Facebook was born upon the idea of people networking. Initial Facebook networks were obvious ones: your school, your community, your country. A bit crude, but easily established and, initially, allowing a modicum of privacy. But, as Facebook founder Mark Zuckerberg notes in an open letter to Facebook users, networks have gotten way out of hand. The solution, according to Zuckerberg--get rid of them.
Regional networks are Zuckerberg’s target, and legitimately so. Regional networks have grown to include millions of members. So much for the intimacy initially offered by Facebook. Instead of automatically sharing with a couple hundred people in a network, you share with a couple million.
Zuckerberg says that Facebook will replace networks with greater individual control over who sees your Facebook content. These new privacy controls will allow greater ability to define who family and friends are. They’ll also allow users to control access to bits-and-pieces of their Facebook entries. This will let Facebook users revive the intimacy of their connections, making the social networks they create more meaningful to them.
As the new privacy settings are implemented, Zuckerberg says, users will be notified and asked to review their privacy settings. The changes are scheduled to take place over the next few weeks.
Yahoo is taking this whole Facebook thing pretty seriously. Earlier this year, the search company started allowing users to preview messages from their Facebook friends right on their Yahoo homepage, and going forward, the company plans to tie the two services even more closely together.
Sometime in the first half of 2010, Yahoo will roll out is support of the Facebook Connect service, which is a universal ID that lets people automatically log into participating sites using their Facebook account. The service also keeps Facebook friends in the loop about activities taking place on third-party sites. As it applies to Yahoo, the company announced it will let users of its email, photo sharing, and other online products link their content and goings-on right into Facebook.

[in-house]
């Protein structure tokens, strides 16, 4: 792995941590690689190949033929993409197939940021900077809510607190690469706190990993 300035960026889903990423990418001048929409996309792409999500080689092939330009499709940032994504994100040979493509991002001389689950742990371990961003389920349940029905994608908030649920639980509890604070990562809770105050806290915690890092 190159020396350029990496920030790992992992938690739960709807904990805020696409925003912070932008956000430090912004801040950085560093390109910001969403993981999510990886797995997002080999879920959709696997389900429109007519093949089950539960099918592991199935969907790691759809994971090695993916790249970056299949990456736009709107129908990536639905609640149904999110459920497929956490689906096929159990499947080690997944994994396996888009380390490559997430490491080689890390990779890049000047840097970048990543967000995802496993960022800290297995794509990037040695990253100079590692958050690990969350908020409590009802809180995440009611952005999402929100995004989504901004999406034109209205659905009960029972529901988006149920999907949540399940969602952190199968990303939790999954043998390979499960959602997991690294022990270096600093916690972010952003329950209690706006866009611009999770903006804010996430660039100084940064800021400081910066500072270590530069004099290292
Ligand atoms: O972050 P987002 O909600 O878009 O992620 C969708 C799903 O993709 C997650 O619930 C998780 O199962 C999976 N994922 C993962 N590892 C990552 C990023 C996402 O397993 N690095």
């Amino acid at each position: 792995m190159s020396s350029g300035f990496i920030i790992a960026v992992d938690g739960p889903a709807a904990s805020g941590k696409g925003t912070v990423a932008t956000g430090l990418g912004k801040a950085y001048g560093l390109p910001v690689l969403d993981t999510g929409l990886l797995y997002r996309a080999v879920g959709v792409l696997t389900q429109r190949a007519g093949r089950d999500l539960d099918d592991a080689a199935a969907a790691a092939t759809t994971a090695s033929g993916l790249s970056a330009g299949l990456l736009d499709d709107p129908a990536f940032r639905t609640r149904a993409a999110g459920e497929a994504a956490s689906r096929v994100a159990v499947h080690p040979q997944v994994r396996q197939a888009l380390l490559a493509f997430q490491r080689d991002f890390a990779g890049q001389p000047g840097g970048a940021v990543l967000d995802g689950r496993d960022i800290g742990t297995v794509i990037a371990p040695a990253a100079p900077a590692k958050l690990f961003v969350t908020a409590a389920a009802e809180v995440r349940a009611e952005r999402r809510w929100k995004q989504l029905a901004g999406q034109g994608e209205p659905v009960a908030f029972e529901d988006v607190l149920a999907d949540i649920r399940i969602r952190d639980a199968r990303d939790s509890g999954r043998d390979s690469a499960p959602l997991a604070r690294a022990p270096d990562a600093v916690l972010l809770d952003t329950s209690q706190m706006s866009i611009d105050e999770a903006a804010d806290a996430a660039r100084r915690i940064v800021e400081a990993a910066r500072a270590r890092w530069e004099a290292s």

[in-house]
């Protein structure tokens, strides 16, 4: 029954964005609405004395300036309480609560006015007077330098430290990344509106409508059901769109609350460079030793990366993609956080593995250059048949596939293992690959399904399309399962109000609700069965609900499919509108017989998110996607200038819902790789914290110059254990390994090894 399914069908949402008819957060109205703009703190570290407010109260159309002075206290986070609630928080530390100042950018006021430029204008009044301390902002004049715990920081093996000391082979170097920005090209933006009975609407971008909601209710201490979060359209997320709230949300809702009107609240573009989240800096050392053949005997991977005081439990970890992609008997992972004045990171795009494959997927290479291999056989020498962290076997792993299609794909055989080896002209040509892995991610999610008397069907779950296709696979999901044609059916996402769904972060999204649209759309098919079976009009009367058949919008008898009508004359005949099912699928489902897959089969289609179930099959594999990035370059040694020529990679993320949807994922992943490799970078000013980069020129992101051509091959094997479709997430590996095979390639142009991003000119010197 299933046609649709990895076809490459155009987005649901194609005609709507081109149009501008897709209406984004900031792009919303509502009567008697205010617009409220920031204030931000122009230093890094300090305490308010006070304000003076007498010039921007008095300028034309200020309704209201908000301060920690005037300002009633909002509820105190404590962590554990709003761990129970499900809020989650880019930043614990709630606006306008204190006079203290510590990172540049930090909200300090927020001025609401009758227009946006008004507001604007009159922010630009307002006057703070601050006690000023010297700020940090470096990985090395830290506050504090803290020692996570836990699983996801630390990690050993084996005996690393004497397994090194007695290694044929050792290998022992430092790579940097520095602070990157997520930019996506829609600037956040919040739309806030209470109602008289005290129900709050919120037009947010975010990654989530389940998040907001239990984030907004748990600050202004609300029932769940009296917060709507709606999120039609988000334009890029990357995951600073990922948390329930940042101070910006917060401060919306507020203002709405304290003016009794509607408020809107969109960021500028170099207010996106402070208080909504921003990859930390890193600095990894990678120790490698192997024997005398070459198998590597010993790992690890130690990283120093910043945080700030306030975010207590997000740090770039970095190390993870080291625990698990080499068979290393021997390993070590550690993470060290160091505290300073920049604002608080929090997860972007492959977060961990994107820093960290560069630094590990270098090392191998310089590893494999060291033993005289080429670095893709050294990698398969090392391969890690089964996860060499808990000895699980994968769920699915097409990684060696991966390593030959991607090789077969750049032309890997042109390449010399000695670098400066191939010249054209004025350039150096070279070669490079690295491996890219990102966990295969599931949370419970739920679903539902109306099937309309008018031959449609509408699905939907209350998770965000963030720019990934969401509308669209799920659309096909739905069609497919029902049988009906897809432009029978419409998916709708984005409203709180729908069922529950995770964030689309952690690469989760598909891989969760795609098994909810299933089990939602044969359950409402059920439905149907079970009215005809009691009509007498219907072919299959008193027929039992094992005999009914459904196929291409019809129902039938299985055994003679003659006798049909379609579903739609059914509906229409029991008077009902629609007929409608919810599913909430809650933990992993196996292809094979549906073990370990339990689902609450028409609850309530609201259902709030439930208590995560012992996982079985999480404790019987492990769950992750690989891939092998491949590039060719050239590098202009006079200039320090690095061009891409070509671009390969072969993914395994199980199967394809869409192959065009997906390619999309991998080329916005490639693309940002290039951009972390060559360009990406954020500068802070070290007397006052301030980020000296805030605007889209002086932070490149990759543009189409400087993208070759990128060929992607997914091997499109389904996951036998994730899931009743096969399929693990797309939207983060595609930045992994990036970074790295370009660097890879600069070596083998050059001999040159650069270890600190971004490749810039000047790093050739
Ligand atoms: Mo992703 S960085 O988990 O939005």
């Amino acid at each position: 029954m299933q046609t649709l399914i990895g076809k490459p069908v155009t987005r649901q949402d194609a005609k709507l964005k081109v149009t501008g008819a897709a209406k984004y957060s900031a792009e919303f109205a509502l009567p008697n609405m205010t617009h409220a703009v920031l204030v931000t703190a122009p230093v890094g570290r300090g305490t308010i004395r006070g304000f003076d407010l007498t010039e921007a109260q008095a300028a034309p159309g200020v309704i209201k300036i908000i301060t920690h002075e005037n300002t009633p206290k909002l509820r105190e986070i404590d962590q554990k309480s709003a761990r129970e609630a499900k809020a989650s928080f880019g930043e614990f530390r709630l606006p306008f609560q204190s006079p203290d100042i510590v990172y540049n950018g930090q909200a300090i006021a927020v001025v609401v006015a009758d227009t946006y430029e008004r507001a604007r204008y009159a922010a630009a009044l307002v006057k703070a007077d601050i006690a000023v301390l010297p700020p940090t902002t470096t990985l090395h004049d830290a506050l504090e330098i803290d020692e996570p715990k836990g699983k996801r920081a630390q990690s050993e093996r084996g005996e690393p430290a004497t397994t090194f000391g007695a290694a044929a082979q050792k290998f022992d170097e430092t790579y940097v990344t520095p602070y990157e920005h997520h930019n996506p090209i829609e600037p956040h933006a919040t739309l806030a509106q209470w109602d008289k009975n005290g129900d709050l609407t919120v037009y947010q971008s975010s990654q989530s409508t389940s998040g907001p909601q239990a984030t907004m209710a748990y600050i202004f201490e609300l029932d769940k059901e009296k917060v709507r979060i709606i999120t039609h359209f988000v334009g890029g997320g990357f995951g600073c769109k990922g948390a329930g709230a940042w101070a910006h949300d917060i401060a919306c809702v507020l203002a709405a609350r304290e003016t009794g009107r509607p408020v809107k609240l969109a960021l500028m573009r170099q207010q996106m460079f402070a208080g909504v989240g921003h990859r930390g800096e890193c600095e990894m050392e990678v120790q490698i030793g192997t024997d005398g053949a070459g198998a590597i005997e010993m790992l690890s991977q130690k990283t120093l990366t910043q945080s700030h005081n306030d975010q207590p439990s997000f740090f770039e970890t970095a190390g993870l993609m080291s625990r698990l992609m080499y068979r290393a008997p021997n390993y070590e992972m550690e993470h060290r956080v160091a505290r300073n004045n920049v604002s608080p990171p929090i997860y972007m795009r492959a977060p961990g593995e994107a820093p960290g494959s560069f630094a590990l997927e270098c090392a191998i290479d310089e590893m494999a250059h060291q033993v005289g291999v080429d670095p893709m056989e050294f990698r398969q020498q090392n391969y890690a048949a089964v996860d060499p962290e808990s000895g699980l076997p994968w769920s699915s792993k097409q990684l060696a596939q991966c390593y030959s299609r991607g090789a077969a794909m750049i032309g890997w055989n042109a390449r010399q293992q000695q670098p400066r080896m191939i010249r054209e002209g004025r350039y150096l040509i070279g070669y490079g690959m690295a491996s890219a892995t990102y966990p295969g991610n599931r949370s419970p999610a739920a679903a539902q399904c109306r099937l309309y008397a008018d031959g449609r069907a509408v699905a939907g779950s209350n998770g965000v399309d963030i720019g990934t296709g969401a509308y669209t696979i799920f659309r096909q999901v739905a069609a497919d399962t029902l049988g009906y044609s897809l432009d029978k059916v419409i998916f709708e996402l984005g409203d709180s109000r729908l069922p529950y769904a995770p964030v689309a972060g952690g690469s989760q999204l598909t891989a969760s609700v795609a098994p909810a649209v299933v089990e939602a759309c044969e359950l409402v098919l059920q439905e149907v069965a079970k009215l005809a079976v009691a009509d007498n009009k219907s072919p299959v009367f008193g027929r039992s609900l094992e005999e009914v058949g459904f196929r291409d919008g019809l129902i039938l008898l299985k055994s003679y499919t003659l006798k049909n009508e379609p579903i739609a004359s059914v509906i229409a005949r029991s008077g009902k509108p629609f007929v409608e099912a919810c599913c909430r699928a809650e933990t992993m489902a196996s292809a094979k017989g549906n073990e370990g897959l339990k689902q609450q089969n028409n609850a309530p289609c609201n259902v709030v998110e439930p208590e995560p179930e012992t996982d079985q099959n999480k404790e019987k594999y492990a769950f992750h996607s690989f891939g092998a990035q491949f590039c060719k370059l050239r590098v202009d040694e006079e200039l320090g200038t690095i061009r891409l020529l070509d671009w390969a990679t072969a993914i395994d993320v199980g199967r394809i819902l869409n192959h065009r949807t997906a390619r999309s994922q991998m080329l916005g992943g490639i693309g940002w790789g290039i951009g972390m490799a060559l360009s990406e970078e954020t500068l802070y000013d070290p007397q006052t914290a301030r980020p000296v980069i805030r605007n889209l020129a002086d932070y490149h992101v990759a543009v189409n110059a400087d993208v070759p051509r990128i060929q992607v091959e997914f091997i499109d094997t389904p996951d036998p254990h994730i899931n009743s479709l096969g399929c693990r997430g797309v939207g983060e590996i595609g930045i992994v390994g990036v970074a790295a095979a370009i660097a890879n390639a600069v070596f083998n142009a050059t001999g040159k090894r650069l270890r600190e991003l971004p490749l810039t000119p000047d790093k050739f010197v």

This tighter integration, Yahoo says, will drive visitors back to Yahoo. And that's something that's important as the company looks for ways to grow and expand under CEO Carol Bartz, who took the position back in January of this year.
Facebook is the answer to a question no one asked: “How can I waste more of my time?” Compared to social network gaming, however, Facebook itself is as useful an invention as the cell phone.
Actually, I do like Facebook. I’ve used it to reconnect with dozens of people I used to know. Two of them are even people I like. A year after I first joined Facebook for the sole purpose of sharing pictures of a new puppy, I find myself updating my status, making comments, and listing things like the “Five TV Characters I Wish Were Real So We Could Hang.” (Dr. McCoy, Emma Peel, Hurley Reyes, Simon Templar, and Gomez Addams: another answer to a question no one ever asked sober or outside of a college dorm.)
I used Facebook for a year before I caved in and tried any social gaming. It held no appeal at all. I ignored the messages from friends asking me to join their Mafia, become part of their vampire clan, move in next door to their rutabaga farm, or contribute to efforts to elect Ron Paul president. (Oh, you mean they were serious about the Ron Paul thing?)